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... you rewrite a brand new version of a former class of yours ...
and the new version is both shorter and more powerful!
I just rewrite my IoC / IServiceProvider class which was 30% shorter with easier initialization and support for default parameters in constructors!
Now rewriting my serializer (I try to save my document with serializer, to make it easier) for a more compact format and more classes supported out of the box (properties, fields + now ICollection, IDictionary) and easier extensibility (with surrogate! simpler that custom serialization)! And it looks like it's gonna be much shorter too already! with text and binary stream support!
(though this one is unfinished..)
Well, congratulations ! I look forward to reading the CP article.
«There is a spectrum, from "clearly desirable behaviour," to "possibly dodgy behavior that still makes some sense," to "clearly undesirable behavior." We try to make the latter into warnings or, better, errors. But stuff that is in the middle category you don’t want to restrict unless there is a clear way to work around it.» Eric Lippert, May 14, 2008
each side can see the other side's IP in the packet header
but if we run for example tracert codeproject.com we see that a packet goes through a number of gateways between the client and the server .Isn't it supossed that each gateway changes the last gateway's IP address with its own so it can get the packet back ?
if it is so then how codeproject see my IP and not the IP of the last place the packet went through ?
In any TCP/IP connection, the client's originating IP address is known to the server so they can return a response. You can spoof your IP but you won't receive any data back. The originating IP can often be the outside router IP. The trace you did merely shows the various hosts in the route from client to server. The originating IP is still transferred for the reason mentioned above. Hope this helps.
An excellent example of layered protocols. IP, the lower layer, handles the node-to-node messages, as your tracert shows. But a couple of levels higher, the http headers convey the endpoint IP addresses required for end-to-end intelligence. Something like Wireshark will pull the packets apart for you, if you're interested.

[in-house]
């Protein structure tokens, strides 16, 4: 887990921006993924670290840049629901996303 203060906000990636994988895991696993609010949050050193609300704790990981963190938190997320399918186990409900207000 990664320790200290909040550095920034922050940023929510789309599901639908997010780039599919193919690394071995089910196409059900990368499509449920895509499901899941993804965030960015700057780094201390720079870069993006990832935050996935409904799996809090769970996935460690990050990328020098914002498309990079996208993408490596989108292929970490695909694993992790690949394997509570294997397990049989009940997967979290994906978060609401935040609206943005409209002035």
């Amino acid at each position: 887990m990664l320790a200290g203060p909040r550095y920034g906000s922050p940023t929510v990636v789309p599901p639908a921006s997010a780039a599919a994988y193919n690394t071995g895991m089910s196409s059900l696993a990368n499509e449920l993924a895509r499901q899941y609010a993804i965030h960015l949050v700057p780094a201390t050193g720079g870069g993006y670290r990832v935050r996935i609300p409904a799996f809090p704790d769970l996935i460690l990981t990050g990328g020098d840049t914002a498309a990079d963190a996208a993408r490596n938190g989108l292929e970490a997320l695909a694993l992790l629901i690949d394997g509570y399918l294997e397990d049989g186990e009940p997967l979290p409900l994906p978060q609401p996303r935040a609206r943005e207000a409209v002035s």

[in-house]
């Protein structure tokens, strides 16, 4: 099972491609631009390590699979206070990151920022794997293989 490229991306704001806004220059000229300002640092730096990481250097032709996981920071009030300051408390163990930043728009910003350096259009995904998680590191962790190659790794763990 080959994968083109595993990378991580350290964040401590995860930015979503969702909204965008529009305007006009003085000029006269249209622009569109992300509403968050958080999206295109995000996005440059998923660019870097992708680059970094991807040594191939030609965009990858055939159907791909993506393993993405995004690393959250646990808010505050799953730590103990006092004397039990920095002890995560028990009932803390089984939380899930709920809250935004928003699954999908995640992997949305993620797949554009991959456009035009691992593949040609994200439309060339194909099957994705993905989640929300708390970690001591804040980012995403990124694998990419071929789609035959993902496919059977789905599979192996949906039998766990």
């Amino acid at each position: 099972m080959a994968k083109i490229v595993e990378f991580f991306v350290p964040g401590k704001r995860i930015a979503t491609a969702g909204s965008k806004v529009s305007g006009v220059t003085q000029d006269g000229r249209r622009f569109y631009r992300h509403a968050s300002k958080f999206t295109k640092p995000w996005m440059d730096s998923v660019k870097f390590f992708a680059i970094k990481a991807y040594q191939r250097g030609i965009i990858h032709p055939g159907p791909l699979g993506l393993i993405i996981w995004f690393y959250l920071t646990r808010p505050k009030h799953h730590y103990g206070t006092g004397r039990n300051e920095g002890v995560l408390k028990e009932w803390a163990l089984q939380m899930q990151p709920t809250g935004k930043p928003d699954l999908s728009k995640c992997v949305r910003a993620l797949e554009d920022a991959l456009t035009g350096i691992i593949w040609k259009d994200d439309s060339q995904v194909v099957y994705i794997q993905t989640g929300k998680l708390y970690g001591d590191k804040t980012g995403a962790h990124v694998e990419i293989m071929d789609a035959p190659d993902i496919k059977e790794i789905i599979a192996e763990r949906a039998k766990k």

Software rusts. Simon Stephenson, ca 1994. So does this signature. me, 2012
So I'm now working on my old desktop PC[^].
It turns out to be a sloooooow machine... What happened!?
I've used this for years without problems, but I've barely used it for a good year and it takes about four hours to install some updates (52, about 400 mb) and another four hours to install Visual Studio 2015 CE
It hangs regularly, just doing nothing and then suddenly doing that thing I clicked on seconds ago.
Sometimes even my music just goes like "brrrrr" for about half a second because somehow my computer can't process any more stuff... IT'S NEVER DONE THAT!
Perhaps I should look into upgrading some hardware or even buying something new...
give it a good dusting, push everything into the sockets
Yeah, it wasn't very dusty and the hardware was tightly secured into the sockets.
Run a disk check, memory check, check check
Yep, it seemed SQL Server was running all kinds of stuff that I never use, but installed once to play around with. Other than that no problems though.
I did a clean install about two years back. Maybe I should do that again... I've got most files backed up anyway.
If it's still slow after that it's clearly the hardware that's the problem.
First time you're giving me actual good advice by the way, thanks.
I'd thank you with an awesome song, but we all know how that's going to end
When a horse gets used to cantering and galloping, but then you dump it in a field to do nothing but graze for a year, everything about it weakens a little.
Given that you installed a fair number of updates (including, I presume, some cumulative ones), I'd give it a couple of cold reboots, just to make sure that everything is cleared out.
If you have Java installed, completely disable their update checker. If that thing finds an update, it seems to slow everything down until you either apply the update or kill the damned thing (I ended up renaming the .exe -- belt & braces, you know)
I wanna be a eunuchs developer! Pass me a bread knife!
They explained it at build.
As the PC grows older, the Windows registry gets more momentous and everything get slow.
Problem they are working on with Windows 10.
UWP don't use the registry no more!
Dunno about other apps though...